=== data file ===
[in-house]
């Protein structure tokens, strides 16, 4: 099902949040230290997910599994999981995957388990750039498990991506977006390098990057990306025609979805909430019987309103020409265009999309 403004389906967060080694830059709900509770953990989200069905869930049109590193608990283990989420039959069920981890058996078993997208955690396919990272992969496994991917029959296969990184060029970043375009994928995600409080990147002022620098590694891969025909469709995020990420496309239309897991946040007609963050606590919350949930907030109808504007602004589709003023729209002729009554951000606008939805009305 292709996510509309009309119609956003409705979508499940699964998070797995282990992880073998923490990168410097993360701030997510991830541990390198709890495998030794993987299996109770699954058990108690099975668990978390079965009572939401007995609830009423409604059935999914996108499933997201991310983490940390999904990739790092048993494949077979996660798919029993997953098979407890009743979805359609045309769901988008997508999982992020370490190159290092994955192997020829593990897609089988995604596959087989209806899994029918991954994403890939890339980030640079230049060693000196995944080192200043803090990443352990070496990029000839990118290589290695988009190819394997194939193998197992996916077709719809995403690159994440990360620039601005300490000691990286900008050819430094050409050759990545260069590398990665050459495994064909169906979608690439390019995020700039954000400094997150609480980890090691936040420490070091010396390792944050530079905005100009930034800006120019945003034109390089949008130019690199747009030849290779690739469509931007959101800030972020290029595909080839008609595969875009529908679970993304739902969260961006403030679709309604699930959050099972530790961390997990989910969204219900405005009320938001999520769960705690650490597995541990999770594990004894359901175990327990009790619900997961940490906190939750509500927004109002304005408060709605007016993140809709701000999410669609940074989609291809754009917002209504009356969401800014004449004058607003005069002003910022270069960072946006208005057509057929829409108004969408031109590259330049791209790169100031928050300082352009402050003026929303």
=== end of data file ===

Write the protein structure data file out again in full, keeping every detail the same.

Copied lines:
[in-house]
């Protein structure tokens, strides 16, 4: 099902949040230290997910599994999981995957388990750039498990991506977006390098990057990306025609979805909430019987309103020409265009999309 403004389906967060080694830059709900509770953990989200069905869930049109590193608990283990989420039959069920981890058996078993997208955690396919990272992969496994991917029959296969990184060029970043375009994928995600409080990147002022620098590694891969025909469709995020990420496309239309897991946040007609963050606590919350949930907030109808504007602004589709003023729209002729009554951000606008939805009305 292709996510509309009309119609956003409705979508499940699964998070797995282990992880073998923490990168410097993360701030997510991830541990390198709890495998030794993987299996109770699954058990108690099975668990978390079965009572939401007995609830009423409604059935999914996108499933997201991310983490940390999904990739790092048993494949077979996660798919029993997953098979407890009743979805359609045309769901988008997508999982992020370490190159290092994955192997020829593990897609089988995604596959087989209806899994029918991954994403890939890339980030640079230049060693000196995944080192200043803090990443352990070496990029000839990118290589290695988009190819394997194939193998197992996916077709719809995403690159994440990360620039601005300490000691990286900008050819430094050409050759990545260069590398990665050459495994064909169906979608690439390019995020700039954000400094997150609480980890090691936040420490070091010396390792944050530079905005100009930034800006120019945003034109390089949008130019690199747009030849290779690739469509931007959101800030972020290029595909080839008609595969875009529908679970993304739902969260961006403030679709309604699930959050099972530790961390997990989910969204219900405005009320938001999520769960705690650490597995541990999770594990004894359901175990327990009790619900997961940490906190939750509500927004109002304005408060709605007016993140809709701000999410669609940074989609291809754009917002209504009356969401800014004449004058607003005069002003910022270069960072946006208005057509057929829409108004969408031109590259330049791209790169100031928050300082352009402050003026929303």